On August 30th, 1972, Deathdream was released to American theaters. Not the standard Halloween release month, but close enough to it. This second Tombstone Tuesday pick is unlike any other zombie flick in terms of its storyline and technicalities. This movie features one zombie, in one town, with only one purpose to kill.
31 Days of Horror
Over the years, Canadian film and television has gotten a reputation for being something that leaves a lot to be desired. It’s often depicted as low budget productions with mediocre acting, and a film grain to make you cringe. Except more and more, outstanding Canadian cinema is making headlines in Hollywood for being cutting edge, artistic, meaningful, not to mention downright funny. From the classic Quebec film C.R.A.Z.Y., the franco-anglo production Bon Cop Bad Cop to The Apprenticeship of Duddy Kravitz, Canadian films are more than just bad film stereotypes; they’re innovative, imaginative, and a joy to watch.
A young couple moves into their new home in a well-to-do neighborhood in San Diego. This would be the happy ending to most films, but unfortunately for Katie (Katie Featherston) and Micah (Micah Sloan) it is just the beginning of their troubles. Shortly after moving in bumps, whispers and general disturbances at night keep the couple awake at night. Rather than shrugging these odd occurrences off, Micah decides an investigation is in order. If this presence is active in the middle of the night as they sleep, then that is when Micah will record.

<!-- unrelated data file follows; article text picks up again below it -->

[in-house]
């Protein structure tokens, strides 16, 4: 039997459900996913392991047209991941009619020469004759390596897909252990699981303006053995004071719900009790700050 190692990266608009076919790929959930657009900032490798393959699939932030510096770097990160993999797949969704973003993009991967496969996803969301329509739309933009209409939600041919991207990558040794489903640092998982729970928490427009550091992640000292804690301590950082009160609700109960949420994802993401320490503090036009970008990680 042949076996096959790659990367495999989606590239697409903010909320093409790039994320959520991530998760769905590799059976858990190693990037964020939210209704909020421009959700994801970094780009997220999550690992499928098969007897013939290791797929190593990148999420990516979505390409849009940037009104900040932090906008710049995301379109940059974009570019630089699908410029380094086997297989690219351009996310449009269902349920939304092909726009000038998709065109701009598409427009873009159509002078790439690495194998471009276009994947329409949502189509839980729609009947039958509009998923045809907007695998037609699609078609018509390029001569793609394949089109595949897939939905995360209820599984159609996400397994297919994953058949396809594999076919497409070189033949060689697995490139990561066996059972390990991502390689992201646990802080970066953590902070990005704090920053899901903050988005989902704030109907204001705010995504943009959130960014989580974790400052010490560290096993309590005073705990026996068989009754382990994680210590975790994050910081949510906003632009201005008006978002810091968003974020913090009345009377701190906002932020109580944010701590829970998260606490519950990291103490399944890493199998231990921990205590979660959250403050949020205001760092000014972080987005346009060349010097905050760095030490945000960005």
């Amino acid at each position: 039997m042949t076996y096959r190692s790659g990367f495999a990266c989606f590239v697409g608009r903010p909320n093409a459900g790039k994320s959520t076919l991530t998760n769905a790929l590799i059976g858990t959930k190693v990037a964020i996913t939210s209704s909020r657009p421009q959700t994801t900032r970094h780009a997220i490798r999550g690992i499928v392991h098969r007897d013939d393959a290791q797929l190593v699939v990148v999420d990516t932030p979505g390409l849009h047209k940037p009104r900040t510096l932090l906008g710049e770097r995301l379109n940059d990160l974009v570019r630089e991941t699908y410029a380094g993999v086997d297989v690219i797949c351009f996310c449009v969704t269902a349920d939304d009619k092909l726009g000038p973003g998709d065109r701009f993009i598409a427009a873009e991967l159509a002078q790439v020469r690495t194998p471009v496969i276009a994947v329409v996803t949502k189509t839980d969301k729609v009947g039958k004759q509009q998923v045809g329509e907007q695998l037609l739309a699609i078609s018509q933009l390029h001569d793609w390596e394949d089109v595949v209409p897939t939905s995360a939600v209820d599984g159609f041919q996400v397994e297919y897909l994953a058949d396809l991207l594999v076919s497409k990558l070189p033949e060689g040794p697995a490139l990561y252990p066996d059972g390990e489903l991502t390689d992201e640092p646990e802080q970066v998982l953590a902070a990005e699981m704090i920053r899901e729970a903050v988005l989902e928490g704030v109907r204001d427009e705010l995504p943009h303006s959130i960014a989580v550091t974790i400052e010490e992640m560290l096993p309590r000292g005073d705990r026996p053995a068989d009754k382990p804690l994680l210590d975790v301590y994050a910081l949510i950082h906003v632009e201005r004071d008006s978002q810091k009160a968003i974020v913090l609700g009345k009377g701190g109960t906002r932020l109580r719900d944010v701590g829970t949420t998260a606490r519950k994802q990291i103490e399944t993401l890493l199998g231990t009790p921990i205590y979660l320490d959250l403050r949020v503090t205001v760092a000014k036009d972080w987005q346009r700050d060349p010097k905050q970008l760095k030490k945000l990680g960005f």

In the 1950’s, at the birth of the atom age, the content of horror films shifted from the supernatural horrors like Dracula and the Wolf Man, to science-based atrocities. Frankenstein’s monster, which was a patchwork of body parts given life by the mysterious power of lightning, became the Colossus of New York, a giant robot with the brain of a brilliant scientist who goes mad. The gypsy curse that turned Lon Chaney Jr.’s Larry Talbot into a Wolf Man becomes a medical experiment that transforms Michael Landon’s Tony Rivers into a Teenaged Werewolf. The monsters were no longer mythological creatures but scientifically created horrors to reflect the place science had taken in our lives.
Even before Emma Watson took the stage at the UN to give a speech about feminism, and before the video was shared by everyone you know on Facebook, and everyone was talking about her and whether she should be the face of modern feminism…before all that, she was still our boss ass witch. Throughout all eight Harry Potter films, Watson played Hermione Granger, the female member of the Holy Trinity that also included Harry and Ron Weasley. Though Harry is ostensibly the hero of the series, considering it’s named after him, Hermione is the ingenious character and the one that saves the day more often than not. Many have pointed this out, but it’s worth saying it explicitly: Hermione Granger is the hero of the Harry Potter series.
When looking at horror films, there’s something about Canadian horror that helps it stand out and apart from its American counterpart. While most of the blockbusters out today depend on cheap thrills and scares alone, Canadian horror aims to make you think while trying to scare the pants off you. Brandon Cronenberg’s Antiviral (2012) is one such film that doesn’t try to scare you by having monsters jump out at you at every turn, but lets the audience’s imagination do all the work.